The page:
Life Estate Insurance Blunder

Real Property

Forgetting to simply add one name to a homeowner’s insurance policy could compromise an heir’s property inheritance. For individuals who take advantage of the added protection, reduced taxes, and ability to avoid probate that a life estate offers when holding title to property, one mistake with insurance may create more problems than their careful planning had intended to prevent.

In North Carolina and other states, owners of real property may transfer ownership of the property to Remainder Owners (typically children), while at the same time reserving lifetime rights to remain living in the home (becoming Life Tenants, holding a Life Estate). All parties have interests in and co-own the property. In some cases, Life Tenants may neglect to add Remainder Owners to the insurance policy. Should the property suffer a fire and become damaged or totally lost as a result, and the Life Tenants die in the same accident, the recovered expenses from the insurance company may be paid to the Life Tenants’ estate. This means it may be distributed to other surviving heirs, which may not be the same persons as the Remainder Owners. The Remainder Owners may not receive the full recovery from the insurance company and may have to pay for the cost of repairs themselves or sell the property under market value. With proper planning and to avoid this complication, the insurance policy should be immediately updated when the life estate is created to include both the Life Tenants and named Remainder Owners.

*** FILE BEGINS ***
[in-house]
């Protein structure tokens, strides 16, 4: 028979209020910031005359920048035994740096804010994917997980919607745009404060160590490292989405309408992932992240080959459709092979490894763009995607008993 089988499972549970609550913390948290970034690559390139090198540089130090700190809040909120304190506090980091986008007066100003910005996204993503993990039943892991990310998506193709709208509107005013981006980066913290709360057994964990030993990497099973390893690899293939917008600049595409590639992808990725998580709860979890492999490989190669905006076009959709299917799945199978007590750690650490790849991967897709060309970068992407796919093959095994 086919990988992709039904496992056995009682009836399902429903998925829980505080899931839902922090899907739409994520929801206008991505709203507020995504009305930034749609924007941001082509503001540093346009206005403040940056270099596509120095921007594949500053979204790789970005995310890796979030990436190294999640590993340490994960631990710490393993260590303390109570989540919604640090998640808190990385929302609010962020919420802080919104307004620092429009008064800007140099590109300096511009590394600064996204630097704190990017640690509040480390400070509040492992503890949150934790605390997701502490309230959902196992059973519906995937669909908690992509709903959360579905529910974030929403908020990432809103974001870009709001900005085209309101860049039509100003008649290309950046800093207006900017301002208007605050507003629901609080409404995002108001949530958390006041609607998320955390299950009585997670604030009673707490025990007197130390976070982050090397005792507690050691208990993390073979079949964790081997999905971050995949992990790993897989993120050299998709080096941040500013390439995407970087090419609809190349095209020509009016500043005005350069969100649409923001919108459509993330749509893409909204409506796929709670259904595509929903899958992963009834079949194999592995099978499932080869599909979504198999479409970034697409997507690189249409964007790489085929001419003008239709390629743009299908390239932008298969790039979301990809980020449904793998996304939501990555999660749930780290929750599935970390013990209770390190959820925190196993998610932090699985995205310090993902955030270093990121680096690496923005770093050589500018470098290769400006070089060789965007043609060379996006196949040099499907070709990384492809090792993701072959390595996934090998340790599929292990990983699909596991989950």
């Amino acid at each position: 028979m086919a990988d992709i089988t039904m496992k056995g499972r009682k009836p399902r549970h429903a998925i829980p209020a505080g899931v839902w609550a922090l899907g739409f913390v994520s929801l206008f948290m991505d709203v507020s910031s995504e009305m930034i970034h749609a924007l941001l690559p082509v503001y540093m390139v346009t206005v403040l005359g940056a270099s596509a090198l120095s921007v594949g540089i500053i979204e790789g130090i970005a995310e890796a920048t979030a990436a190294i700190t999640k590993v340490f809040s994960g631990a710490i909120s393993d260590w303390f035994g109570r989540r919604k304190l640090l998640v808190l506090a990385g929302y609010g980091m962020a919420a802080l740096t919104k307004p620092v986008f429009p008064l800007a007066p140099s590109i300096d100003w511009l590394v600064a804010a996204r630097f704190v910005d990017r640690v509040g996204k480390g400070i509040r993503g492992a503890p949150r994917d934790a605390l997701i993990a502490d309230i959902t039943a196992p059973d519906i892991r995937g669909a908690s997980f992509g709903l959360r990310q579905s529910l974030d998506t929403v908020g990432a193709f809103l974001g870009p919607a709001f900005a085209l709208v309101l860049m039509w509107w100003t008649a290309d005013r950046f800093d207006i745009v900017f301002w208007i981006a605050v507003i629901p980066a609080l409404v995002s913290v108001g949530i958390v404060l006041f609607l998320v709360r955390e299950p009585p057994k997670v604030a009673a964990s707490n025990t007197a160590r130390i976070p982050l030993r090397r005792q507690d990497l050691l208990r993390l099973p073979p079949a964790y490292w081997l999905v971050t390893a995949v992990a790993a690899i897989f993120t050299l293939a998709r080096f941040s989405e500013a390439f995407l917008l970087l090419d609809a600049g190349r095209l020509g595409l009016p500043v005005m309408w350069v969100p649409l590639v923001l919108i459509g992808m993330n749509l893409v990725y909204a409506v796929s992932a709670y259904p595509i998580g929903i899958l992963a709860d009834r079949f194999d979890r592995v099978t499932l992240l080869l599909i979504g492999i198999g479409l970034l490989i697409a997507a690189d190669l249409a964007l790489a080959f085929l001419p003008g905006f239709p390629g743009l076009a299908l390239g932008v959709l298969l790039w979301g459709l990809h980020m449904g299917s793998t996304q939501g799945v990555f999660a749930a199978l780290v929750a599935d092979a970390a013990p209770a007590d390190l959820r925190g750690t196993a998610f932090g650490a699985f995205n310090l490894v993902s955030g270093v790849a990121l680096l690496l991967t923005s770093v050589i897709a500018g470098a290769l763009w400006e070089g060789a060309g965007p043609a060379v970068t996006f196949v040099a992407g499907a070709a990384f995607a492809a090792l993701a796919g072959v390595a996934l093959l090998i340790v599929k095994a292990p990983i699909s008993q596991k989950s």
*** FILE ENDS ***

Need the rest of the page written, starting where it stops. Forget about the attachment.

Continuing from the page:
Although transfers with retained life estates avoid probate by automatically transferring property ownership to Remainder Owners upon the death of the last surviving Life Tenant—and they offer other protections for Life Tenants who may need to preserve eligibility for Medicaid—these transfers do have a couple of potential disadvantages.
Disadvantages of Life Estate Transfers
  • Tax liabilities. A life estate does eliminate or at least minimize capital gains taxes for Remainder Owners when title is fully transferred upon the last surviving Life Tenant’s death, however should the property need to be sold before all Life Tenants have passed away, the Life Tenants and Remainder Owners in particular may face capital gains tax liabilities.
  • Property sale complex. Should Life Tenants decide they want to sell the house, they will need the consent and signatures of Remainder Owners named in the life estate. However, any individual named may transfer their interest to another party at their own discretion without the approval of or notification to other co-owners. This means a Remainder Owner may have passed their ownership to a spouse or other individual and conflicts may develop over the sale of the home.
With these disadvantages in mind, a life estate may not be the right estate planning tool for every family in North Carolina, although the use of “Enhanced” Life Estate (Ladybird) deed, popular in many states, can avoid these problems. For any property held with a life estate deed, it remains critical to add Remainder Owners to the insurance. Review other ways to hold title in North Carolina and important estate planning matters to consider if you purchased a second home or have properties in multiple states.
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